Under-30s ‘spend less than same age group in 2001’

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Young people under 30 are spending less on non-housing items than the same age group in 2001, a new report suggests.

The Resolution Foundation think tank studied changes in pay, housing, taxes and benefits to see if it was still true that newer generations are better off than their predecessors were.

It found under-30s are spending 7% less than that age group did 18 years ago. Over-65s’ spending has risen by 37%.

The think tank said it did not want to turn generations against each other.

But it said comparing generations was an “essential tool” for understanding what is changing in the UK economy and society.

In what it calls its “intergenerational audit”, the Resolution Foundation – which aims to improve living standards for those on low to middle incomes – said its research supported the idea that millennials and members of generation X have seen a squeeze on spending for “fun”.

Meanwhile, in terms of pay, people under 30 have seen the biggest recovery in salaries since the financial crash in 2008.

But those in their early 30s are being paid 3% less than someone born 10 years earlier, its research suggested.

The report also found that for those aged over 50 there is a gender divide: The report finds that women in their late 60s have a little over half the wealth of their male counterparts. The gender difference is not so pronounced among younger generations.

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The report said there is “widespread pessimism” among the UK public about young people’s prospects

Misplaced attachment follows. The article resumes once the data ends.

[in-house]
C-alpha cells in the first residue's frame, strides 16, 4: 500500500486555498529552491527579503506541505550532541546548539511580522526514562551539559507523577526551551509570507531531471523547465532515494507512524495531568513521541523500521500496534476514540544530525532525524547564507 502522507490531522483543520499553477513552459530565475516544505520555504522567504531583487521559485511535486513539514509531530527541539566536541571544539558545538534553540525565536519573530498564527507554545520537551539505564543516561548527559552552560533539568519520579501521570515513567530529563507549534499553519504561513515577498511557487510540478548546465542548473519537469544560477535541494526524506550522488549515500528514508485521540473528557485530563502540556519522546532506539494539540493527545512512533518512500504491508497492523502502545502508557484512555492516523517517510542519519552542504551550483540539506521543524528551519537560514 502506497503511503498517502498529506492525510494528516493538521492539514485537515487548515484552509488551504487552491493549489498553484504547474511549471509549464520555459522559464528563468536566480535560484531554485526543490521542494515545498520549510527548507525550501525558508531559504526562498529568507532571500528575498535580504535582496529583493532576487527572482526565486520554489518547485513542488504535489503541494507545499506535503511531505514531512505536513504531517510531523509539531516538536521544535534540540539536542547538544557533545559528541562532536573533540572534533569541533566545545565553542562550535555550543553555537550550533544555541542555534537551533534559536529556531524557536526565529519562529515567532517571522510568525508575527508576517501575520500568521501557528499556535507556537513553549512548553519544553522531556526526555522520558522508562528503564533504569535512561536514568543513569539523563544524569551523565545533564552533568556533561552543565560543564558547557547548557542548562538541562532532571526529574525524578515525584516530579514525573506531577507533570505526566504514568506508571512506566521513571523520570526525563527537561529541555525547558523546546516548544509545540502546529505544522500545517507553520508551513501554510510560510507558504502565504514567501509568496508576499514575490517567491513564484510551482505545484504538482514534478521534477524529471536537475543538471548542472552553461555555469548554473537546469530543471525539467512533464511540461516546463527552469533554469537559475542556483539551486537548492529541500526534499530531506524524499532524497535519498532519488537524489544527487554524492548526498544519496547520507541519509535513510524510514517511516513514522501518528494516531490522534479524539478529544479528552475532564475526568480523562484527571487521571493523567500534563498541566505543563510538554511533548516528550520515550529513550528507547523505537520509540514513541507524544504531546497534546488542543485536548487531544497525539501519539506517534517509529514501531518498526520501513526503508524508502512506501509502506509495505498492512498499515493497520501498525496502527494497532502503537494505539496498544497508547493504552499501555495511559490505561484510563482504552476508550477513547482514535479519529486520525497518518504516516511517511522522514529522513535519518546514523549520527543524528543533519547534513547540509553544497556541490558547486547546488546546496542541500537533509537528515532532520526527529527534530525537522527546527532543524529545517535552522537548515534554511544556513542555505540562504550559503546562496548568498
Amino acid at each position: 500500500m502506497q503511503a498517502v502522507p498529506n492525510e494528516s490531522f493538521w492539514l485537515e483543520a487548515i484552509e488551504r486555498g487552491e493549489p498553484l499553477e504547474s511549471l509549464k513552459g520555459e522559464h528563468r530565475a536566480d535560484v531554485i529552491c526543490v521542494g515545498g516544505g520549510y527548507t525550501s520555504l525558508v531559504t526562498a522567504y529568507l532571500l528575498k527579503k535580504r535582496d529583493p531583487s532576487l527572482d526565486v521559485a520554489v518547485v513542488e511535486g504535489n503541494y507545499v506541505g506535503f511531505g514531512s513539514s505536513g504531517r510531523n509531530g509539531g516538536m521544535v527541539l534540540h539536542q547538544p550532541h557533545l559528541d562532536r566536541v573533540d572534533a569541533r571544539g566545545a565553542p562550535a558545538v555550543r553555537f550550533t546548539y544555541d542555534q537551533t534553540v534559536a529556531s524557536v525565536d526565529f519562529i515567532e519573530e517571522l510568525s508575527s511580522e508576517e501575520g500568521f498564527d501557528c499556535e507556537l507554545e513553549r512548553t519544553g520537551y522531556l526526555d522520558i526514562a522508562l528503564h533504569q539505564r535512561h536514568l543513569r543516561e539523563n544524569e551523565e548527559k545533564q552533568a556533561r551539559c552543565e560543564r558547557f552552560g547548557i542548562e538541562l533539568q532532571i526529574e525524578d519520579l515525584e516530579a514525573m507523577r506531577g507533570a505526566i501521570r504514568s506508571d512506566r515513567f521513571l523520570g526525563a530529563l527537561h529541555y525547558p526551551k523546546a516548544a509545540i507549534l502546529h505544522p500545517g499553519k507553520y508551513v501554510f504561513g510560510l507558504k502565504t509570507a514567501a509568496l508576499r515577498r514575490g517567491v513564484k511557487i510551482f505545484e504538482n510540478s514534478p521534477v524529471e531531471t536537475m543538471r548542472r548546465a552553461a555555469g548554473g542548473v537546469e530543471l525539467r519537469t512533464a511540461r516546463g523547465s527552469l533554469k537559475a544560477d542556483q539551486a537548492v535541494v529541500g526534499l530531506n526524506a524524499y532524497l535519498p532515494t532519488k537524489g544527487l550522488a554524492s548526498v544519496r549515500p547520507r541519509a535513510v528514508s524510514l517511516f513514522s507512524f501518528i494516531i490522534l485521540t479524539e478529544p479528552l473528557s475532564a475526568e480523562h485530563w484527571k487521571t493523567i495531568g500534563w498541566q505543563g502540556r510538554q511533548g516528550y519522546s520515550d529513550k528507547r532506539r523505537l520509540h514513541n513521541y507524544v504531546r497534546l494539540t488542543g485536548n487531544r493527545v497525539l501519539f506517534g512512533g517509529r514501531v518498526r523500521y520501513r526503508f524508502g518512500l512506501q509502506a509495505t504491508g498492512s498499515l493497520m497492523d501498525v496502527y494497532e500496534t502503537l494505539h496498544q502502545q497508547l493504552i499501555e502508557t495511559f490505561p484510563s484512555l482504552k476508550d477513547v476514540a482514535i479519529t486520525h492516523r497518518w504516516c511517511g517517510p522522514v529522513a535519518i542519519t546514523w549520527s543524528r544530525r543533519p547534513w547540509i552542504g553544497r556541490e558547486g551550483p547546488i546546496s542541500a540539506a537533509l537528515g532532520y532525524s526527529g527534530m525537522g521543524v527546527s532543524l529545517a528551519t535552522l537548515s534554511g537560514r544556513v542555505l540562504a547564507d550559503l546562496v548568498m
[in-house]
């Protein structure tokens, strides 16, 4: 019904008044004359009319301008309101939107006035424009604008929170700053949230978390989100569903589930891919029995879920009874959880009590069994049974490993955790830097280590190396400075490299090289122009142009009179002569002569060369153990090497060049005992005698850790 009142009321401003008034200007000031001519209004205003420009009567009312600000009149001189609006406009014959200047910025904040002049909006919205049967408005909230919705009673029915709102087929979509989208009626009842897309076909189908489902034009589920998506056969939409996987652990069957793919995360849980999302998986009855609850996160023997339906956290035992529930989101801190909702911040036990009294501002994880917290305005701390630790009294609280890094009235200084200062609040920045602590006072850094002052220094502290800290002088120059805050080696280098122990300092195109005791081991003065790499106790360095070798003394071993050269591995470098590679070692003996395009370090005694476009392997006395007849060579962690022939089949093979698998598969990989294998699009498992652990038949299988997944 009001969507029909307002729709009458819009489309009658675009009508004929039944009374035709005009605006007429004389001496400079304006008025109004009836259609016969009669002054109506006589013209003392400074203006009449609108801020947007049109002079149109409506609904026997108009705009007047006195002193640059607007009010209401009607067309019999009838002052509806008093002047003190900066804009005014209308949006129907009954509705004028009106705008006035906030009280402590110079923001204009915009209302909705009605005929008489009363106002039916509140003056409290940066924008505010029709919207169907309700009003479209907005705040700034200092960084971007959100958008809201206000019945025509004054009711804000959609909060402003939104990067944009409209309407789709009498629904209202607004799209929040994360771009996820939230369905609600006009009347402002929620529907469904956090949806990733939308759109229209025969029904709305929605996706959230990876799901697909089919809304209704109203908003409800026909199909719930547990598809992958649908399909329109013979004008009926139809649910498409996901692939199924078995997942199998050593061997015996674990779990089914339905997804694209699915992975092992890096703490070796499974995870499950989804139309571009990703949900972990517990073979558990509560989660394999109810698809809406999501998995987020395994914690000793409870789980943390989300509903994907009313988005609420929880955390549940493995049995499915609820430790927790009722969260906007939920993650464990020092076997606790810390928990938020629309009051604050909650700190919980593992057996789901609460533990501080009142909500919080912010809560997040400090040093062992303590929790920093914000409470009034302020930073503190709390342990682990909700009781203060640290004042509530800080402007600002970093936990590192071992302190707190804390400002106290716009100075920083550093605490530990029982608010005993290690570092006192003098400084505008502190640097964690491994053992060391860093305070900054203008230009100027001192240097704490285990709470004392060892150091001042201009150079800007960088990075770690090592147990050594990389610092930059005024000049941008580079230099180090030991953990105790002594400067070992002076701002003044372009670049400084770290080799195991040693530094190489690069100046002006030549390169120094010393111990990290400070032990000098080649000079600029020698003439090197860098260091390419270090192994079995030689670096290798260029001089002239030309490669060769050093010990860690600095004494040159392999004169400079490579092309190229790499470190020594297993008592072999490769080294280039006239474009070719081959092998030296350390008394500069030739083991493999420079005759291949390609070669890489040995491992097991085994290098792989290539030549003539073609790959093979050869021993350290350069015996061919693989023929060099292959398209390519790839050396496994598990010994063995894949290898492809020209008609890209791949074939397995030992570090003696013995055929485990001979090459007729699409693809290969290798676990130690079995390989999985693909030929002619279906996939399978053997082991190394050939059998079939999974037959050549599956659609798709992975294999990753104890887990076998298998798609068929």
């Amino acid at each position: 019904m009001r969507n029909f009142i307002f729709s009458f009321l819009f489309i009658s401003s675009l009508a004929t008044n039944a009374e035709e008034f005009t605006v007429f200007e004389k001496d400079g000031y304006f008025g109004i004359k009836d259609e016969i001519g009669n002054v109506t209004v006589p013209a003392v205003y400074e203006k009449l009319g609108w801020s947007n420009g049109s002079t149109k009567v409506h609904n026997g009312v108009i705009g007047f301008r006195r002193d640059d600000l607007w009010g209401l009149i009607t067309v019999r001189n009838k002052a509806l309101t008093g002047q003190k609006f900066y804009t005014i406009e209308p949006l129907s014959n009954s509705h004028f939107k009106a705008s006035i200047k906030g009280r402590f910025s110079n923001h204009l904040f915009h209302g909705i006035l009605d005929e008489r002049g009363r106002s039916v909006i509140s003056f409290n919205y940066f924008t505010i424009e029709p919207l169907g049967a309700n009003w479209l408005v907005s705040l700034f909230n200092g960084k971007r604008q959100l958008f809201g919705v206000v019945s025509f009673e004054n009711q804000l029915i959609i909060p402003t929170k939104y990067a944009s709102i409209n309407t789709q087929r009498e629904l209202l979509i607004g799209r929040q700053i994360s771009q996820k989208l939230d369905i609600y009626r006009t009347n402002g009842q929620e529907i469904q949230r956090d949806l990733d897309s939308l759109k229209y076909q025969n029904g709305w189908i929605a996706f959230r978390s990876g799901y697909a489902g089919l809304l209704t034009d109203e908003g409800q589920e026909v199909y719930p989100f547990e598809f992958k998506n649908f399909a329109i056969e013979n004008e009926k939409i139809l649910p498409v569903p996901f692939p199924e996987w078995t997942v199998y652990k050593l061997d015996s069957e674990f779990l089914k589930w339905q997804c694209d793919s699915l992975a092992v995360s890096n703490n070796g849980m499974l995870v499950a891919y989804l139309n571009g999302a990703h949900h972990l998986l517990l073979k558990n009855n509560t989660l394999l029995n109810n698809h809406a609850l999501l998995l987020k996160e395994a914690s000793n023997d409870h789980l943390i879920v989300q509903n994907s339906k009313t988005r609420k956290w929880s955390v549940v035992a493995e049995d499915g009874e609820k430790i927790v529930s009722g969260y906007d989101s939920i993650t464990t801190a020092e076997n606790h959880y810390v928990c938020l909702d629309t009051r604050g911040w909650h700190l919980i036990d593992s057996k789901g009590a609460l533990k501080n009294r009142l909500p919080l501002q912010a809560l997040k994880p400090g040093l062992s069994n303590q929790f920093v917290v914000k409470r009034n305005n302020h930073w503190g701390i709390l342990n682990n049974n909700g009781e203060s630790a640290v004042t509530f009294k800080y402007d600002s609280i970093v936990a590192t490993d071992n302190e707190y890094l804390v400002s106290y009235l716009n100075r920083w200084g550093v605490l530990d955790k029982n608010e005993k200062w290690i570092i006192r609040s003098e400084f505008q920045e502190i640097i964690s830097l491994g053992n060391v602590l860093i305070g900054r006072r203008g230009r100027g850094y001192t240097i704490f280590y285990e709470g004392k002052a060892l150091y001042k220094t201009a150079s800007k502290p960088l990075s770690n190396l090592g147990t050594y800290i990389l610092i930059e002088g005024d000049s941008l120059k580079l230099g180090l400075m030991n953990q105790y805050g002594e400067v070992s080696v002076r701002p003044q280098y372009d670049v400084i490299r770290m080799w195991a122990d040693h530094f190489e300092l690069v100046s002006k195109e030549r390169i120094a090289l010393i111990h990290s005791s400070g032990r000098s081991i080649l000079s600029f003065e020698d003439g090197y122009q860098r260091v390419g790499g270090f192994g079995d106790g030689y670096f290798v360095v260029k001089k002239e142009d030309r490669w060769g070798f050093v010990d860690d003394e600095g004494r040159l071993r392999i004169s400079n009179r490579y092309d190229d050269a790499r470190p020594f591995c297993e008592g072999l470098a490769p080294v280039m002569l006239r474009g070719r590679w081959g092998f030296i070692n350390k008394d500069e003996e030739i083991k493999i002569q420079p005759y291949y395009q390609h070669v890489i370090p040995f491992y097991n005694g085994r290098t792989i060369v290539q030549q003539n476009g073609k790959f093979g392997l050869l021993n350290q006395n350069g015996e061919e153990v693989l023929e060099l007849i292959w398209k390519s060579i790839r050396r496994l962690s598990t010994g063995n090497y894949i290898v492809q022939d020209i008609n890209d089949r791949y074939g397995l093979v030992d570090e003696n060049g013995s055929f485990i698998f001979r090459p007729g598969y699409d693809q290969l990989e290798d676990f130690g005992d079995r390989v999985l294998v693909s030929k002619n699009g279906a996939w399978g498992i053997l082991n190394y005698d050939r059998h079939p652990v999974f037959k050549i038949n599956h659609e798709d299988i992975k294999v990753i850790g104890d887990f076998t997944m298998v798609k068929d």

David Willetts, president of the Intergenerational Centre within the think tank, said: “From frustrations about buying a first home to fears about the cost of care, Britain faces many intergenerational challenges.

“The big living standards gains that each generation used to enjoy over their predecessors have stalled.

“Welcome steps are being made, from stronger pay growth for young millennials to the success of auto-enrolment into pension saving.”

Throughout the course of the 20th Century, each generation traditionally enjoyed higher living standards than the generations gone before.

But there is now widespread pessimism among the UK public about young people’s prospects of improving on their predecessors’ living standards, the report said.

Despite some good news, in its conclusion the think tank said its research suggested Britain “is a society in which cohort-on-cohort living standards progress is less of a given”.

It added that it suggests “inheritance from family may have more of an impact on individuals’ lifetime living standards than how much they earn, with implications for intra-generational inequality”.

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